Post Malone Goes Country With Morgan Wallen, and eight More New Songs

Post Malone Goes Country With Morgan Wallen, and eight More New Songs

The ever-adaptable Post Malone strikes into nation with this duet with Morgan Wallen. It’s jovial on the floor, with cheerful steel-guitar hooks. But it’s deeply surly at coronary heart, as Malone and Wallen take turns lashing out at an ex who blames them after a relationship crumbles. “It ain’t like I could make this sort of mess all on my own,” they insist. “Don’t act such as you ain’t helped me pull that bottle off the shelf.” Personal duty? Nah.

Willow embraces her outsize feelings within the full-tilt finale of her new album, “Empathogen,” which veers from her previous pop-punk into jazz and prog-rock. Her voice sails over uneven piano chords as she publicizes her “massive emotions,” and when she sings, “Yes, I’ve issues, issues,” she turns “issues” right into a six-syllable arpeggio. In the bridge she tells herself, “Acceptance is the important thing,” and finally it seems like she’ll make peace with these issues, and even flaunt them.

The Indian American pop songwriter Raveena bounces her voice towards a springy bass line, turntable scratches, electrical sitar and harp in “Pluto.” Her lyrics juxtapose the bliss of a brand new love and the exhilaration of “pushing 80 in a blue Camaro” with the reminiscence of somebody she’s misplaced, to distance or presumably dying. But she chooses to remain upbeat, whilst she concludes, “I pray this good factor don’t run away from me.”

Still raucous at 82, John Cale summons the guitar drone and hypnotic stomp of his long-ago band, the Velvet Underground, in “Shark-Shark.” His lead vocals are all however buried as distorted guitars, stray voices and diverse noises come charging in from all sides. The chorus — “Shark, shark, take me down” — could possibly be a kiddie track or a death-defying taunt.

The masked nation singer Orville Peck shares his twangy, reverb-y, retro-country realm with assorted duet companions on his new album, “Stampede: Vol. 1.” Allison Russell steers him towards old-time piano blues in “Chemical Sunset,” as cryptic lyrics invoke romance and apocalypse. “I do a pirouette within the chemical sundown/Come and see me child, it’s the top of days,” they sing. Is {that a} come-on or an alarm?

Depression collides with mortality — and doesn’t appear so dangerous by comparability — in “Ur Heart Stops.” “You’re beginning to suppose, Was it value it in any respect?/Until your coronary heart stops beating,” Al Nardo (who’s additionally in Water From Your Eyes) sings with Bailley Wollowitz (from Sloppy Jane). It’s an satirically upbeat observe that splits the distinction between psychedelia and prog-rock, with a 7/4 meter and a xylophone-topped bridge that hints at Frank Zappa; finally, it’s life-affirming.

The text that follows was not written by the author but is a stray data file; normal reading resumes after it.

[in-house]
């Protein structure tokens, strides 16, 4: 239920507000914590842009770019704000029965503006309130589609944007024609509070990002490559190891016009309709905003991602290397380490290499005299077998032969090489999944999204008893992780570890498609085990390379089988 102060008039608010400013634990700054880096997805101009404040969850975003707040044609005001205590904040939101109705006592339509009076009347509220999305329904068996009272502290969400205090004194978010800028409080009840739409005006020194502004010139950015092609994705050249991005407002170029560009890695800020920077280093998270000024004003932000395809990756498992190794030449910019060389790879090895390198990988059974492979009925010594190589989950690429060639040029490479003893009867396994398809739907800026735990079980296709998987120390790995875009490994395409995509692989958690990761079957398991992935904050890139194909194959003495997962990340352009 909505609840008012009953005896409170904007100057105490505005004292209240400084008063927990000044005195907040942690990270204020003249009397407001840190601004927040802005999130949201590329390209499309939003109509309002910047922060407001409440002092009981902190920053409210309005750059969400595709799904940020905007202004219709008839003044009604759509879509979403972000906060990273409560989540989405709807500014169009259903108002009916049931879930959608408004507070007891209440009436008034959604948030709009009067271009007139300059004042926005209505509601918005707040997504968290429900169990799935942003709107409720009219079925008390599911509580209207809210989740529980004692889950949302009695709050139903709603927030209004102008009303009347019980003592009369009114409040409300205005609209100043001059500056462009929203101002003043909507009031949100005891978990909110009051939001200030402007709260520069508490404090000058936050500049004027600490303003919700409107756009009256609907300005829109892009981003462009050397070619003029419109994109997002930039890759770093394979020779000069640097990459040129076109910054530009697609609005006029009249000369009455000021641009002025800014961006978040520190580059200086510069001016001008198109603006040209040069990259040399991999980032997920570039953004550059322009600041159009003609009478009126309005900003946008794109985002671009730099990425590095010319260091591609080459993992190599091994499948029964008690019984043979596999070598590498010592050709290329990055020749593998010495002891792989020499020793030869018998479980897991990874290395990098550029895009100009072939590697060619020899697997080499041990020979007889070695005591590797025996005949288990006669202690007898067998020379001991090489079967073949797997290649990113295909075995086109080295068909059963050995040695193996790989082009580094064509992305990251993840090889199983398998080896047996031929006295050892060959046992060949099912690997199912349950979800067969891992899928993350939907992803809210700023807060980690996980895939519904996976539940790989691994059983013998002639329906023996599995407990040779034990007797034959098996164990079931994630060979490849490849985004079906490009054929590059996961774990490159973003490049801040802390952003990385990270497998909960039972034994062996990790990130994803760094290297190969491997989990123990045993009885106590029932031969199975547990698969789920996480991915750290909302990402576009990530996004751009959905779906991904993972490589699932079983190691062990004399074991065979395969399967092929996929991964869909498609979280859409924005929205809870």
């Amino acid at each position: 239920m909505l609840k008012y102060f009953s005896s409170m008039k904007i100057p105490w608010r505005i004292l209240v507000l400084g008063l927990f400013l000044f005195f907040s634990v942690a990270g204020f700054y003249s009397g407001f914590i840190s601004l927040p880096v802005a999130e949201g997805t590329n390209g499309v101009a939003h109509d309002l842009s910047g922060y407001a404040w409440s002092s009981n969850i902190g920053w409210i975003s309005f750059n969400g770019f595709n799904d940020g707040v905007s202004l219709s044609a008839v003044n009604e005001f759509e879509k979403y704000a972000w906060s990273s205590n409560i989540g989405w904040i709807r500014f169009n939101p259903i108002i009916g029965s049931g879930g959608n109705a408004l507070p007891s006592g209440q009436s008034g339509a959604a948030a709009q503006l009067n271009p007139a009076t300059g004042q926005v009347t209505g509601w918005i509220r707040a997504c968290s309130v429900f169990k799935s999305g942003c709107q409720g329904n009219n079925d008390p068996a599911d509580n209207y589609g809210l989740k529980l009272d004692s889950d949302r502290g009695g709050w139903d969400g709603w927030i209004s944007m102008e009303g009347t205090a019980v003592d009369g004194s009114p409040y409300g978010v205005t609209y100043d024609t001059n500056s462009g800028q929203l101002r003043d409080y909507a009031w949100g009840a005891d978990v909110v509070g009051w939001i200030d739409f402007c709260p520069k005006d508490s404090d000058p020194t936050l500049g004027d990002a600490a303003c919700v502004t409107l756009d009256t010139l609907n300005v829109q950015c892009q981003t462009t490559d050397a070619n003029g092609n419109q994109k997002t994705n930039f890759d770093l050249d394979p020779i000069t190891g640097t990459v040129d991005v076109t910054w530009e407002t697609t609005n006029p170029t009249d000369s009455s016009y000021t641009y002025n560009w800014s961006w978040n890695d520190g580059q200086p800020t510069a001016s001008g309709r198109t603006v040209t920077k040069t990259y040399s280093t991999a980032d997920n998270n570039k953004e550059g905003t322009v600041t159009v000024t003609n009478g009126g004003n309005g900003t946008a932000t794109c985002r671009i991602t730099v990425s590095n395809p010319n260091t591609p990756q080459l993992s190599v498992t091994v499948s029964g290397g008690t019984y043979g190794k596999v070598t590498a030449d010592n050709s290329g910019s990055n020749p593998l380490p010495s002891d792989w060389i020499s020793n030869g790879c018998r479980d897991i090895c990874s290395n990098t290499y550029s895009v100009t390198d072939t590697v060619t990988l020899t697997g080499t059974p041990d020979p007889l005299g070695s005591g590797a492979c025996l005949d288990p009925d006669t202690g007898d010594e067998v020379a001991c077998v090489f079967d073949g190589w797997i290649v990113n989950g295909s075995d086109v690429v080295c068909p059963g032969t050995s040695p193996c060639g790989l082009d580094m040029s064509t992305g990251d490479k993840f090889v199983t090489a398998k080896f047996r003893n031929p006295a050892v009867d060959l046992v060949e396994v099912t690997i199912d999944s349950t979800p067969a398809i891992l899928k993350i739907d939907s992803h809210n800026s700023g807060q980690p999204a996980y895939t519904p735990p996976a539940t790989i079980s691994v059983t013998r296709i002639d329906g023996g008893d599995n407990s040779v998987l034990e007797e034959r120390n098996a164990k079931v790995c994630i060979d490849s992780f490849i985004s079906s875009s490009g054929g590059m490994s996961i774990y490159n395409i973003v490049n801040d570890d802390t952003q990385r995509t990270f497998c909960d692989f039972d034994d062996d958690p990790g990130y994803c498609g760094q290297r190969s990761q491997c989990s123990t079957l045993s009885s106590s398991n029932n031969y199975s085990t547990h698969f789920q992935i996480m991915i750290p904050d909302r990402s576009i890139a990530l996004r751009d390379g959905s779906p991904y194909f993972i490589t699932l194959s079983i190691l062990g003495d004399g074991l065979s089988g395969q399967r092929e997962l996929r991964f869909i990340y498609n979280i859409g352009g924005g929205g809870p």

“Fault Line” harks again to classic honky-tonk, from its terse on a regular basis lyrics — “You get drunk, I do too/We obtained payments overdue” — to the fiddle and slide guitar that prime the band. Carly Pearce sings a couple of couple that’s bitterly at odds, and whereas the track ends tidily, their troubles don’t.

In “Nowhere to Run” from “Can We Please Have Fun,” the brand new album by Kings of Leon, Caleb Followill sounds even glummer than standard as he sings about seeing futility all over the place: “Somebody someplace is doing their greatest/And all of us don’t know what to make of this mess.” Guitars wrangle round him as he tries to search out diversion or escape, however issues look bleak. — PARELES

Luke Stewart, the bassist within the jazz group Irreversible Entanglements, leads his personal Silt Trio — with Brian Settles on tenor saxophone and Trae Crudup on drums — in “Seek Whence” from their new album “Unknown Rivers.” It’s a slinky, stop-start tune that has the three musicians tossing round epigrammatic phrases like in-jokes earlier than the total melody is revealed on the finish.


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